Emergency Phone Failure on Campus Sparks Questions
ANCHORAGE, Alaska – On Sept. 6, an emergency phone failed to connect to the university police department when two teenagers riding bikes assaulted a college student. The attack occurred on a University of Alaska, Anchorage (UAA) bike trail.
Sonia Christensen, a student at the university, witnessed the attack. She was forced to use her cellular phone when the emergency phone failed to reach the police. Though the assailants were eventually chased off by three other students, questions arose as to whether the university was remiss in its responsibility to guarantee a safe campus environment.
Richard Whitney, UAA’s chief information officer, said the phone did not function because it was missing parts. Though a work order was submitted nearly two weeks before the incident, the lag time between the time the order was made and the time the parts were received was substantial due to Alaska’s relative isolation from other areas.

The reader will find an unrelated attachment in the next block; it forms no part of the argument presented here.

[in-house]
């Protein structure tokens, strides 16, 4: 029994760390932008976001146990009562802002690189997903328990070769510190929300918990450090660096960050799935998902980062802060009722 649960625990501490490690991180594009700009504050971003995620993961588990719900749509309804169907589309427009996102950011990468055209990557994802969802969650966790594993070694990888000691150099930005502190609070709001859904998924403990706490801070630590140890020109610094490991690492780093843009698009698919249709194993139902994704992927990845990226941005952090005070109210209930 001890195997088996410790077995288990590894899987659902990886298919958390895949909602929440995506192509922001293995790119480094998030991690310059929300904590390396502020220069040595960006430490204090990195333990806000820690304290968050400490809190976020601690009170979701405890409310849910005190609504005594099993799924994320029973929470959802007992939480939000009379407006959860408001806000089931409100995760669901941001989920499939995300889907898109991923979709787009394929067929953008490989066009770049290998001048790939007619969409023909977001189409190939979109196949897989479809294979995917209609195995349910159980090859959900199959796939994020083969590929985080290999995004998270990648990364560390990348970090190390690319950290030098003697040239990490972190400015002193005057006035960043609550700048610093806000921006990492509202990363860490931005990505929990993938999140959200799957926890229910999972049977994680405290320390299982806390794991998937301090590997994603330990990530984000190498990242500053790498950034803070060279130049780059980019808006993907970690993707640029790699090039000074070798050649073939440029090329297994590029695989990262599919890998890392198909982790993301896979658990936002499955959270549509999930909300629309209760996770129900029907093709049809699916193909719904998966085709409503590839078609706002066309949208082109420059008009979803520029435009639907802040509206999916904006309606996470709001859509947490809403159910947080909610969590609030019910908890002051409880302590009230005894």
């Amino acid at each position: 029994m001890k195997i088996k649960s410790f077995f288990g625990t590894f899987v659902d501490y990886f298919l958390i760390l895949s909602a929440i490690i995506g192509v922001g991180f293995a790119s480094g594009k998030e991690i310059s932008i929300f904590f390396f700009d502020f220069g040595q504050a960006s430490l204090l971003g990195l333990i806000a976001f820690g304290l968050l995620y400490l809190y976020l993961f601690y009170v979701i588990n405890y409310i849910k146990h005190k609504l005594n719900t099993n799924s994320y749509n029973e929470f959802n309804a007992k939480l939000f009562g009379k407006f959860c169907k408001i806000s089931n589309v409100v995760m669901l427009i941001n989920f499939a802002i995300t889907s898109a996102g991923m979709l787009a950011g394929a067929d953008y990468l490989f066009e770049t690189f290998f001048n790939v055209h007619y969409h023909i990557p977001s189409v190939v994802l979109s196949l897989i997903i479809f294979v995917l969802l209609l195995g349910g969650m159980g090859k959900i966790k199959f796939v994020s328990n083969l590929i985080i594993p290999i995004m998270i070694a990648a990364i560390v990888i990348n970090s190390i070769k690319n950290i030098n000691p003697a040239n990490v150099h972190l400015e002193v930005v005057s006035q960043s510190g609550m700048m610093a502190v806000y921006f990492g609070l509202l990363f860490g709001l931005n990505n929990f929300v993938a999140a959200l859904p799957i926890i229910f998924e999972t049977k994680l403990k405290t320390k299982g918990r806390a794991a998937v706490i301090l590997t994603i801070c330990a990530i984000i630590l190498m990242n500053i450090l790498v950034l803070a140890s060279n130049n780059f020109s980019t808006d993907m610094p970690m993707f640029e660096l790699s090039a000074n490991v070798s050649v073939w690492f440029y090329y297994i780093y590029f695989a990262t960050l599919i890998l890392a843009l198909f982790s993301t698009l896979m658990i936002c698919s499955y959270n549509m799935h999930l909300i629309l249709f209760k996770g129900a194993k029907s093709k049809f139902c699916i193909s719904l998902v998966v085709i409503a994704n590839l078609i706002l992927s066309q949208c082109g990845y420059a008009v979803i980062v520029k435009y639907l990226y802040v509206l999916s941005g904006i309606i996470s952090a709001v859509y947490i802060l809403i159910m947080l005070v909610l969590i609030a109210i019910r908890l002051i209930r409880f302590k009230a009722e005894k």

In response to criticism, the university’s IT department will now keep several spare phone parts readily available.
Though police have arrested one of the assailants, the second suspect could not be picked out of a lineup and thus remains free.
If you appreciated this article and want to receive more valuable industry content like this, click here to sign up for our FREE digital newsletters!
Leading in Turbulent Times: Effective Campus Public Safety Leadership for the 21st Century
This new webcast will discuss how campus public safety leaders can effectively incorporate Clery Act, Title IX, customer service, “helicopter” parents, emergency notification, town-gown relationships, brand management, Greek Life, student recruitment, faculty, and more into their roles and develop the necessary skills to successfully lead their departments. Register today to attend this free webcast!